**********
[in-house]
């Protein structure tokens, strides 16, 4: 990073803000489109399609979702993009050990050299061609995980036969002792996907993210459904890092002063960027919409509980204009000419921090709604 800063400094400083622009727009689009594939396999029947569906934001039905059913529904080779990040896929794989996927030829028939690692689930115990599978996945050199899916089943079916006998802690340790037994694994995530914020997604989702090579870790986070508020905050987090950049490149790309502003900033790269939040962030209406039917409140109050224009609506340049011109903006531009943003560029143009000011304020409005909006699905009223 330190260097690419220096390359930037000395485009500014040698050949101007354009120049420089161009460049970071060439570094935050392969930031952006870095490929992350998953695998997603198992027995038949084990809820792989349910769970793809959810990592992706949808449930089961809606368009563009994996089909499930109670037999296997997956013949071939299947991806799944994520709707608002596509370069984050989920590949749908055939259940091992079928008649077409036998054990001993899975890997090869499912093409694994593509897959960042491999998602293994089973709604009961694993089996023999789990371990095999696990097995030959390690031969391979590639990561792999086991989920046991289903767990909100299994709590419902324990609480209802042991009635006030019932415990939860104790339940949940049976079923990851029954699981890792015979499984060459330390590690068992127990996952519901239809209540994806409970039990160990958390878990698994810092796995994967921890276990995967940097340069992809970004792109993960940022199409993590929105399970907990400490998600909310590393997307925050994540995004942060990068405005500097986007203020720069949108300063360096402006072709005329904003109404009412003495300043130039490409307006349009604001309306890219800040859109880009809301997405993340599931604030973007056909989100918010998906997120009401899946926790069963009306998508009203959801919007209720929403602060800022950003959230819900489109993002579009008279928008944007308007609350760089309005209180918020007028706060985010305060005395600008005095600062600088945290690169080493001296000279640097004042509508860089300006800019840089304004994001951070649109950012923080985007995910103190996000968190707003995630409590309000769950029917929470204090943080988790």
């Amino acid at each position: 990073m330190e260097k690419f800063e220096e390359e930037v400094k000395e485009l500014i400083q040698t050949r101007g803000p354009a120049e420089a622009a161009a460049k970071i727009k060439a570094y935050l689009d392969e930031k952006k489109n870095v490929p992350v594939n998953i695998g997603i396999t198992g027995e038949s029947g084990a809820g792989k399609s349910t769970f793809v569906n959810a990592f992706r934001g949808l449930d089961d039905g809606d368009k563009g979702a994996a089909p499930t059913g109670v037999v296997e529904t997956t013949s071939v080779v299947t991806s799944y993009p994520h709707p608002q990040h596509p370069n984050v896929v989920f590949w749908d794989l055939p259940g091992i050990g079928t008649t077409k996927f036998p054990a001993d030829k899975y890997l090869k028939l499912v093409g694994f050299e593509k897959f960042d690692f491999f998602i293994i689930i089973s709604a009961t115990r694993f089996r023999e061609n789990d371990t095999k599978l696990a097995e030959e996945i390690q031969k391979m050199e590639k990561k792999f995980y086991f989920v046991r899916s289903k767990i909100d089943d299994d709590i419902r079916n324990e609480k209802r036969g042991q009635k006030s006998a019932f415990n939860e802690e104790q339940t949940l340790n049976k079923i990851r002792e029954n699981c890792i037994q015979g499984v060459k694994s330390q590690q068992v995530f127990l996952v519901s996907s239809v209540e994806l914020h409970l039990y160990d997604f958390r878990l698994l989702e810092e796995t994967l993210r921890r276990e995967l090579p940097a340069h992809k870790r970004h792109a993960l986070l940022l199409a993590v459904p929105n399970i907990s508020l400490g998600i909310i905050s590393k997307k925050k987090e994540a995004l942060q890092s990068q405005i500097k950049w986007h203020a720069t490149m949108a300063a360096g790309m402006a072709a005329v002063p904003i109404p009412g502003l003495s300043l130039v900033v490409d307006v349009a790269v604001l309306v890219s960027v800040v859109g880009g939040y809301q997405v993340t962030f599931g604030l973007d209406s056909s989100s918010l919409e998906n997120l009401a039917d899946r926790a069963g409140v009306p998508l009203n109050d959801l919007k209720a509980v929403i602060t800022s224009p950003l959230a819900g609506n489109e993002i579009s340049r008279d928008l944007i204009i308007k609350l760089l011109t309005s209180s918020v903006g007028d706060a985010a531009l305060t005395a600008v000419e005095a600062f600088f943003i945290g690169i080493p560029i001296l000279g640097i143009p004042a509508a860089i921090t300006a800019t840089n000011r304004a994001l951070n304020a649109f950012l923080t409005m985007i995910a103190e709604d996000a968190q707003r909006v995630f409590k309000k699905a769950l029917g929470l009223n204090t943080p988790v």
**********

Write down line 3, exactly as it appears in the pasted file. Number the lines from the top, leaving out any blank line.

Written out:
């Amino acid at each position: 990073m330190e260097k690419f800063e220096e390359e930037v400094k000395e485009l500014i400083q040698t050949r101007g803000p354009a120049e420089a622009a161009a460049k970071i727009k060439a570094y935050l689009d392969e930031k952006k489109n870095v490929p992350v594939n998953i695998g997603i396999t198992g027995e038949s029947g084990a809820g792989k399609s349910t769970f793809v569906n959810a990592f992706r934001g949808l449930d089961d039905g809606d368009k563009g979702a994996a089909p499930t059913g109670v037999v296997e529904t997956t013949s071939v080779v299947t991806s799944y993009p994520h709707p608002q990040h596509p370069n984050v896929v989920f590949w749908d794989l055939p259940g091992i050990g079928t008649t077409k996927f036998p054990a001993d030829k899975y890997l090869k028939l499912v093409g694994f050299e593509k897959f960042d690692f491999f998602i293994i689930i089973s709604a009961t115990r694993f089996r023999e061609n789990d371990t095999k599978l696990a097995e030959e996945i390690q031969k391979m050199e590639k990561k792999f995980y086991f989920v046991r899916s289903k767990i909100d089943d299994d709590i419902r079916n324990e609480k209802r036969g042991q009635k006030s006998a019932f415990n939860e802690e104790q339940t949940l340790n049976k079923i990851r002792e029954n699981c890792i037994q015979g499984v060459k694994s330390q590690q068992v995530f127990l996952v519901s996907s239809v209540e994806l914020h409970l039990y160990d997604f958390r878990l698994l989702e810092e796995t994967l993210r921890r276990e995967l090579p940097a340069h992809k870790r970004h792109a993960l986070l940022l199409a993590v459904p929105n399970i907990s508020l400490g998600i909310i905050s590393k997307k925050k987090e994540a995004l942060q890092s990068q405005i500097k950049w986007h203020a720069t490149m949108a300063a360096g790309m402006a072709a005329v002063p904003i109404p009412g502003l003495s300043l130039v900033v490409d307006v349009a790269v604001l309306v890219s960027v800040v859109g880009g939040y809301q997405v993340t962030f599931g604030l973007d209406s056909s989100s918010l919409e998906n997120l009401a039917d899946r926790a069963g409140v009306p998508l009203n109050d959801l919007k209720a509980v929403i602060t800022s224009p950003l959230a819900g609506n489109e993002i579009s340049r008279d928008l944007i204009i308007k609350l760089l011109t309005s209180s918020v903006g007028d706060a985010a531009l305060t005395a600008v000419e005095a600062f600088f943003i945290g690169i080493p560029i001296l000279g640097i143009p004042a509508a860089i921090t300006a800019t840089n000011r304004a994001l951070n304020a649109f950012l923080t409005m985007i995910a103190e709604d996000a968190q707003r909006v995630f409590k309000k699905a769950l029917g929470l009223n204090t943080p988790v």